The government then said that this technology should be used both in field settings (outside of the laboratory) as well as in hospitals and along with the RT-PCR test technology.
So far, antigen tests manufactured by at least three companies have been approved by the ICMR for use in India. It has allowed the use of antigen detection kits developed by the South Korean company SD Biosensor, which is commercially called Standard Q COVID-19 Ag detection kit.
So what is the issue with this testing method?
The ICMR has conducted an independent two-site evaluation of the SD Biosensor kit, at ICMR and AIIMS.
The results revealed that the kit had very high specificity, or the ability to detect true negatives, ranging between 99.3 percent and 100 percent at the two sites. The sensitivity of the test, or its ability to detect true positives, ranged between 50.6 percent and 84 percent, depending upon the viral load of the patient. The higher the ability to detect true negatives, the more reliable is any positive result.
This means that when it returns a positive result, it is 99.3 percent to 100 percent accurate, but when it returns a negative result, it could be only 50.6 percent to 84 percent accurate.
This implies that the use of rapid tests could be letting some infected people return freely to the community, spreading the virus to even more people.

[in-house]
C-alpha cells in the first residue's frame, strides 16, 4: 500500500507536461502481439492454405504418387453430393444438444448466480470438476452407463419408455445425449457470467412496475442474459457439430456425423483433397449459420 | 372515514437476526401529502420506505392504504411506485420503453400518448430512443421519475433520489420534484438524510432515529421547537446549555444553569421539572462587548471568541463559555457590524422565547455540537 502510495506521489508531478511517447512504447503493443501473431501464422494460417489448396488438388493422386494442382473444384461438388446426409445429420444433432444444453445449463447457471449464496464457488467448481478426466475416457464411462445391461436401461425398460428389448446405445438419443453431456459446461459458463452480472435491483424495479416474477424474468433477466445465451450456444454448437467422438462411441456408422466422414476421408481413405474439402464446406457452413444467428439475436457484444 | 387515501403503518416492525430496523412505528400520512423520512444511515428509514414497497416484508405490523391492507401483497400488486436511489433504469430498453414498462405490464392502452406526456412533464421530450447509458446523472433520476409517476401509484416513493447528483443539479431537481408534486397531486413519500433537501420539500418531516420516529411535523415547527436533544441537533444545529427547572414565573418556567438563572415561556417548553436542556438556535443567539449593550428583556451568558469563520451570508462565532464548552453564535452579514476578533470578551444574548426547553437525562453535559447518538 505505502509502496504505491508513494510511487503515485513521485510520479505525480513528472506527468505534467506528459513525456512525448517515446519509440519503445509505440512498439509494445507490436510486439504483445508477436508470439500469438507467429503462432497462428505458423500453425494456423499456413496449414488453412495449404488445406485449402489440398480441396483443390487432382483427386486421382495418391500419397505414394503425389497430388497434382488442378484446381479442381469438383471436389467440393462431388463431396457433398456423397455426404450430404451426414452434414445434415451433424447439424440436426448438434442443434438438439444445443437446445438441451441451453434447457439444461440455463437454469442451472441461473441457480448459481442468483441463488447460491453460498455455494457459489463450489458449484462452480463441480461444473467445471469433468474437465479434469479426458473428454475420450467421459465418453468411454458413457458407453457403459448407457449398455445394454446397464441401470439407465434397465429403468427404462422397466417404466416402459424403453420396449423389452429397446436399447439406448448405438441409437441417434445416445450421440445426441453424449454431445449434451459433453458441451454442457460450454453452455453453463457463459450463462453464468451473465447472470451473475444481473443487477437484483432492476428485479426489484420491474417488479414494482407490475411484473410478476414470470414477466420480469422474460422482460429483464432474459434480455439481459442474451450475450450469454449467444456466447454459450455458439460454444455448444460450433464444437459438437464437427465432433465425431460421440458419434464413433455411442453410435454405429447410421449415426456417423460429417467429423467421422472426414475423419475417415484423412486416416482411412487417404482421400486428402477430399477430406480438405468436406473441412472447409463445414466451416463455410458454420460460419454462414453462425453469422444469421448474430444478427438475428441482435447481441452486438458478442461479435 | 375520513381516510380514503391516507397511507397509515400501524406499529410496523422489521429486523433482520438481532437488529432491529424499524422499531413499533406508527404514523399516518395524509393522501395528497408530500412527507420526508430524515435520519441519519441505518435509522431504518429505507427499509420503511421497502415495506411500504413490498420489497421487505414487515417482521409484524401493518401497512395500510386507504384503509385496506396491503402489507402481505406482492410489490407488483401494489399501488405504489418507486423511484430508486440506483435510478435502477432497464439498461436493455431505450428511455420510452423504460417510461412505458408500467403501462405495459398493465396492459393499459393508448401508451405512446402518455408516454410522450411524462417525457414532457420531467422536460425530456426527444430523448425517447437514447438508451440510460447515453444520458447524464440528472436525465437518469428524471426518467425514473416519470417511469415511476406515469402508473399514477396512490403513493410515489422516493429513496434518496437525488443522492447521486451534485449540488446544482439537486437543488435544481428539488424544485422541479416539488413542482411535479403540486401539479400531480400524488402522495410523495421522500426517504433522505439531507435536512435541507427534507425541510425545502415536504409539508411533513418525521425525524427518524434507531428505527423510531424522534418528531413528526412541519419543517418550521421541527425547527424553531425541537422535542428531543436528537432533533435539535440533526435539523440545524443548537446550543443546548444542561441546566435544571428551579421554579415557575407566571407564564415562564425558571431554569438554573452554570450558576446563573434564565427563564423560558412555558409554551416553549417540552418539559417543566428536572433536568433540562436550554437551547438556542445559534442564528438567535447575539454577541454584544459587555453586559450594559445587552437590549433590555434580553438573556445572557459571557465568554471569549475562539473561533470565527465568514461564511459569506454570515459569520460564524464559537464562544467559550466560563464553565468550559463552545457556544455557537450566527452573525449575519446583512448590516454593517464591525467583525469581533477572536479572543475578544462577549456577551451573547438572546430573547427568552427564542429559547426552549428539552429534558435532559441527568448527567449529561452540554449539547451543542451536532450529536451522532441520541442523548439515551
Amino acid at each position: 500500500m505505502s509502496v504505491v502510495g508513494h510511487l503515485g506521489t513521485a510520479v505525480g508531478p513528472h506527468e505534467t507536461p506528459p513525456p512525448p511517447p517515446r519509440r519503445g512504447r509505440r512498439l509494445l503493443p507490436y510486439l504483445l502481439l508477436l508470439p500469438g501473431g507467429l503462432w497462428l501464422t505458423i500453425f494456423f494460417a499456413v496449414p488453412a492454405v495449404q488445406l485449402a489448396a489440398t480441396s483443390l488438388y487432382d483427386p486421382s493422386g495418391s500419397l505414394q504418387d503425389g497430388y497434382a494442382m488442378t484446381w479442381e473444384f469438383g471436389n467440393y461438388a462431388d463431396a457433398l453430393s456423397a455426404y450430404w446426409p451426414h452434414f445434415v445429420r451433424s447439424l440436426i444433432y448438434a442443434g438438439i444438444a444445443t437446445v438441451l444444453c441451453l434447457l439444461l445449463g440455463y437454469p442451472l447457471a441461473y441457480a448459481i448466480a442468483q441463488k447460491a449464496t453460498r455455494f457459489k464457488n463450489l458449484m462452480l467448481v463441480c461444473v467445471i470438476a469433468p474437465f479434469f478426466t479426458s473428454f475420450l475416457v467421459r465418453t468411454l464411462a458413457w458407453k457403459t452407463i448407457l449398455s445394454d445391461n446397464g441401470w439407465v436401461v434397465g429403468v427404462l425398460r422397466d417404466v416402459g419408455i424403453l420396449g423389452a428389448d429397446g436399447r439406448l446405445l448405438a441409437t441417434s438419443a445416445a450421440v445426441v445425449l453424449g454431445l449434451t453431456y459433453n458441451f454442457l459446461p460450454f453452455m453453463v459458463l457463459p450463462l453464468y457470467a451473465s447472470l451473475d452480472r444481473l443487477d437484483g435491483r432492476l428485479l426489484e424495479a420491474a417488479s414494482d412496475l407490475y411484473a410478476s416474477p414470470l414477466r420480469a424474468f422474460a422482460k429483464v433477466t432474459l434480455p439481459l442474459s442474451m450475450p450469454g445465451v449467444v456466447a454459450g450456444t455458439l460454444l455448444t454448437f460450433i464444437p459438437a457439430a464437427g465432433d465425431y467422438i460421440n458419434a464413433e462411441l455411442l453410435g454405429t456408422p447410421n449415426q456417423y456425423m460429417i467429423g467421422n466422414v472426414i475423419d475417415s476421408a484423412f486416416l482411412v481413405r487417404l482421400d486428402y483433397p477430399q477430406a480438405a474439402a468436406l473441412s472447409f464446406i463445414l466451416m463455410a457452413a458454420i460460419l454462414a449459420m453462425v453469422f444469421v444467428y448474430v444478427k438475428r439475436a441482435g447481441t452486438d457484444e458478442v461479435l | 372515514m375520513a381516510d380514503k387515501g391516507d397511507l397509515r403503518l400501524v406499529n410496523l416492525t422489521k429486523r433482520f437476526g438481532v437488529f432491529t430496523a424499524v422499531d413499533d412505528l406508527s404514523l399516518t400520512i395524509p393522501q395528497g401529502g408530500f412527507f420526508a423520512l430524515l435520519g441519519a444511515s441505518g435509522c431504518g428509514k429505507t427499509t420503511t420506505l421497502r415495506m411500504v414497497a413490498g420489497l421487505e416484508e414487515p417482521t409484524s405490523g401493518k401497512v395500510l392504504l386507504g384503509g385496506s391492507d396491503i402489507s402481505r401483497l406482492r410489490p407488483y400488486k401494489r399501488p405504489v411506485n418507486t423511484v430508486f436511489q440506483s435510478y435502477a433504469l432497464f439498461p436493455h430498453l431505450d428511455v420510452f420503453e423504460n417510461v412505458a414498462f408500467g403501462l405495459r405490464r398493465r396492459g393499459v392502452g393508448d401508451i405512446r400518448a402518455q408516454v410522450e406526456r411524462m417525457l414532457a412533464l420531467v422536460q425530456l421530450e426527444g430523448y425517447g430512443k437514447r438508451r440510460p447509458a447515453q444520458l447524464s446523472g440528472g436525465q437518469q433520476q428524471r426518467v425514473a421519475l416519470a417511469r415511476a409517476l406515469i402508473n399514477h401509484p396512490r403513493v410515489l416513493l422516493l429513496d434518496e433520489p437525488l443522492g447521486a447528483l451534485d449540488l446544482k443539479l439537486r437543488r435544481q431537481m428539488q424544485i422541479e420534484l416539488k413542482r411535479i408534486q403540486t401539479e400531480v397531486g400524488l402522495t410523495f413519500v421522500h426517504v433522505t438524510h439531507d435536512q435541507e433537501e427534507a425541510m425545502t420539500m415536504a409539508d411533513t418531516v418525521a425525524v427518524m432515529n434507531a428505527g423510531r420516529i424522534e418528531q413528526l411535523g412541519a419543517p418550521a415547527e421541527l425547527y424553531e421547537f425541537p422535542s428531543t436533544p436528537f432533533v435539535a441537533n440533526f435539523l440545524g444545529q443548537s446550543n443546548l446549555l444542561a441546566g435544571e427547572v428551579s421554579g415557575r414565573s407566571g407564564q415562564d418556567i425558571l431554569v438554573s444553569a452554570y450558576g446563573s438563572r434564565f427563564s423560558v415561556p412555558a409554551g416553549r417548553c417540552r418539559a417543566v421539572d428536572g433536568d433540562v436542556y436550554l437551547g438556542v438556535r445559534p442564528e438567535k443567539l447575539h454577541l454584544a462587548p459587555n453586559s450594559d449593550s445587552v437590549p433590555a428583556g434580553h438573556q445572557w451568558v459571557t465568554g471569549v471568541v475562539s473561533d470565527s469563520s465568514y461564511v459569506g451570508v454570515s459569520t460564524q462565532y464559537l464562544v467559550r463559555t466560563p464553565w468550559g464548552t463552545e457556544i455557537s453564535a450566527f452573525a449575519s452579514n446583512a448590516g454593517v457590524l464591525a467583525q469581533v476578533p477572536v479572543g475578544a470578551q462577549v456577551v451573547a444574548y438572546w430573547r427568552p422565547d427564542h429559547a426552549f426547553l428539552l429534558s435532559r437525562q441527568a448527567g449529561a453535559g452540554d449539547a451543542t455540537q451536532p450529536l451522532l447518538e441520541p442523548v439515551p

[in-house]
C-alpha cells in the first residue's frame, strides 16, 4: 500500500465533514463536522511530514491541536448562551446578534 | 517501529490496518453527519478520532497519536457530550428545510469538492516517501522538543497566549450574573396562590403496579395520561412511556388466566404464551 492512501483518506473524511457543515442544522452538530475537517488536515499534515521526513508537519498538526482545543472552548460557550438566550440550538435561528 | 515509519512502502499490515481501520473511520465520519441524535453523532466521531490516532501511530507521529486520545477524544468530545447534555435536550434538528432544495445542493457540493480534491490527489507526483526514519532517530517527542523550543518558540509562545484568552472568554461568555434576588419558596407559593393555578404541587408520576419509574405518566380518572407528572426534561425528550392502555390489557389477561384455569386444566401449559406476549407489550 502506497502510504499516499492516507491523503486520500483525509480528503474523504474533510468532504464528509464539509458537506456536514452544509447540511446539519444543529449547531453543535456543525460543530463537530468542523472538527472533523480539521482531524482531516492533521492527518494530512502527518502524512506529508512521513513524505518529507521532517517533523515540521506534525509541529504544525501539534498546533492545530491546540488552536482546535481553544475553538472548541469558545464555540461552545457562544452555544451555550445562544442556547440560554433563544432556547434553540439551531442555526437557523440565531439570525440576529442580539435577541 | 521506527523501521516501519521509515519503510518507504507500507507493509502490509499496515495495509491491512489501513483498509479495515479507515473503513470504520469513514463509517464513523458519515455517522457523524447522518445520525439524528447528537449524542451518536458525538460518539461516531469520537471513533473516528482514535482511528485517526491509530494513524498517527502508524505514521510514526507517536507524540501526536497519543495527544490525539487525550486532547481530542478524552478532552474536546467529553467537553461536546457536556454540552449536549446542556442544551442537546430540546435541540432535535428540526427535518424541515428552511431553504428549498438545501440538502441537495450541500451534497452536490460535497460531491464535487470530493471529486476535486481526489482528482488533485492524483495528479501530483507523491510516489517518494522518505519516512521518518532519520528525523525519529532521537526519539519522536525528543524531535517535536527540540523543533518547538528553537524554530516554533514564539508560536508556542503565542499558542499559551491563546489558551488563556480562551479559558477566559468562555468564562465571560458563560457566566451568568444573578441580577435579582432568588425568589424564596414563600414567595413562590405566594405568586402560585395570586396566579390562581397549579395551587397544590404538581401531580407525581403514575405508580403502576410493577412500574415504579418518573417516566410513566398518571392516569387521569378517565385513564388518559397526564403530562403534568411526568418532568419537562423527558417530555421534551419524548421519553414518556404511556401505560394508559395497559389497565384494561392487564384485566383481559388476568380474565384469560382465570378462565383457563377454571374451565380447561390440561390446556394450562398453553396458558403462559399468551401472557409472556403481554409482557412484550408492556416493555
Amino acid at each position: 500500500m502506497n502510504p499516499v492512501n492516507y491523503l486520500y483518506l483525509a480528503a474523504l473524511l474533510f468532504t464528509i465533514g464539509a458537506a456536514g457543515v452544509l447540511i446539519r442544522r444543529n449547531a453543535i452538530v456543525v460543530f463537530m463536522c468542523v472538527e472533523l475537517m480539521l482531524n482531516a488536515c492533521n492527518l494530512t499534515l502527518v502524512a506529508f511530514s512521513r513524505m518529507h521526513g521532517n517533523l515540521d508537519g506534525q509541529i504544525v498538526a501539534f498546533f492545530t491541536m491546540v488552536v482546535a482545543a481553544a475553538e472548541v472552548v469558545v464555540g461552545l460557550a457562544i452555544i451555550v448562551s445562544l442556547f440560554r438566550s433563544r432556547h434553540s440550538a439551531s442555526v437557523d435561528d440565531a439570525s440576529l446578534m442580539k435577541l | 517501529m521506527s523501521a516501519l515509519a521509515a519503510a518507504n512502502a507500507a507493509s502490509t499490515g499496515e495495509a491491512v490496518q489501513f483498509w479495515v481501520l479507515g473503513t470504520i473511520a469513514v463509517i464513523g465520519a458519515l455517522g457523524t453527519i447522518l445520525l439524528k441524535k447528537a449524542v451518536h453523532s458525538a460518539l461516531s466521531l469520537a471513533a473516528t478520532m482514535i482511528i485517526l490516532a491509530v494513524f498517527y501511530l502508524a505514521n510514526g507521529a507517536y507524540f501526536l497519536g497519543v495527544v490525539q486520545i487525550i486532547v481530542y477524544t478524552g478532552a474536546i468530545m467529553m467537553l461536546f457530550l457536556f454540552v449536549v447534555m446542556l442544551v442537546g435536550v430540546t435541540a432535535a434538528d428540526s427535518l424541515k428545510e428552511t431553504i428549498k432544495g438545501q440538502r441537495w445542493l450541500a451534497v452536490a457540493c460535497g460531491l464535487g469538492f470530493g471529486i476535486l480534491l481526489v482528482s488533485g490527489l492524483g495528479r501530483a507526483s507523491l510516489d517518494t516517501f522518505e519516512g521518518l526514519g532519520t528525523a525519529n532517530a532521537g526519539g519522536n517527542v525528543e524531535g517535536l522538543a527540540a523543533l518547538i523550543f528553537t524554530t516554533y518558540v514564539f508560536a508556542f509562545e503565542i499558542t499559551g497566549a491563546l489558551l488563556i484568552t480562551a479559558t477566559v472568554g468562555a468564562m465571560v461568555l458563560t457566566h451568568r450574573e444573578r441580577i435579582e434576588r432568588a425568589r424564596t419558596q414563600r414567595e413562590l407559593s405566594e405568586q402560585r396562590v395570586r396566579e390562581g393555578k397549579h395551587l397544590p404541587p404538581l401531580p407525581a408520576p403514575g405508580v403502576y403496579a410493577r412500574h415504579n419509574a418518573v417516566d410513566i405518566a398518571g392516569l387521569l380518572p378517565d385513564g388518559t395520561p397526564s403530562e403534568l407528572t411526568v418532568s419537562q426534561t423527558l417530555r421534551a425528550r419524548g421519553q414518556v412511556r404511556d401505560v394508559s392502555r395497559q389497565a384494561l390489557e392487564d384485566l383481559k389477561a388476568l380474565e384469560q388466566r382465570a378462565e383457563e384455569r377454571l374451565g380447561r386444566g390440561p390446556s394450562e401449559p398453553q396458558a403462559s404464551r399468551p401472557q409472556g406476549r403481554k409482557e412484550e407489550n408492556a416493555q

For example, in the Philippines, a high number of false negatives on tests conducted on returning workers meant that infections were seeded in new places when they were allowed to go home, sparking a fierce resurgence of cases.
While experts say that rapid antigen tests can help countries with out-of-control outbreaks quickly detect where hotspots are, India’s practice of conflating the data from rapid tests and traditional RT-PCR ones risk painting an incomplete picture of its infection rates, as per this article in The Print.
Mixing up these two data points could give an impression that a state is testing widely and that its number of positive cases is falling or that the increase in case numbers is slowing, when in fact that may not be the case.
However, others also point out that even “gold standard” RT-PCR can miss infections, only to a lesser extent than RAT.
Dr K. Srinath Reddy, president of the Public Health Foundation of India (PHFI) and member of India’s COVID-19 task force told The Print that even the RT-PCR test can miss 30-40 percent of cases if the swab is taken too early in the infection or the collection technique is not perfect.
The Wire argues that the retesting method also makes ICMR’s strategy uneconomical, given that the cost of each rapid antigen test is capped at Rs 450. CS Bedi, a medical advisor to SD Biosensor, told the website, that the price of the kit could be higher than Rs 450 for non-governmental buyers.
So even though antigen testing is useful to detect new positive cases of COVID-19, the fact that many of its results could be false negatives, directly impacts the fight against COVID-19.
With inputs from agencies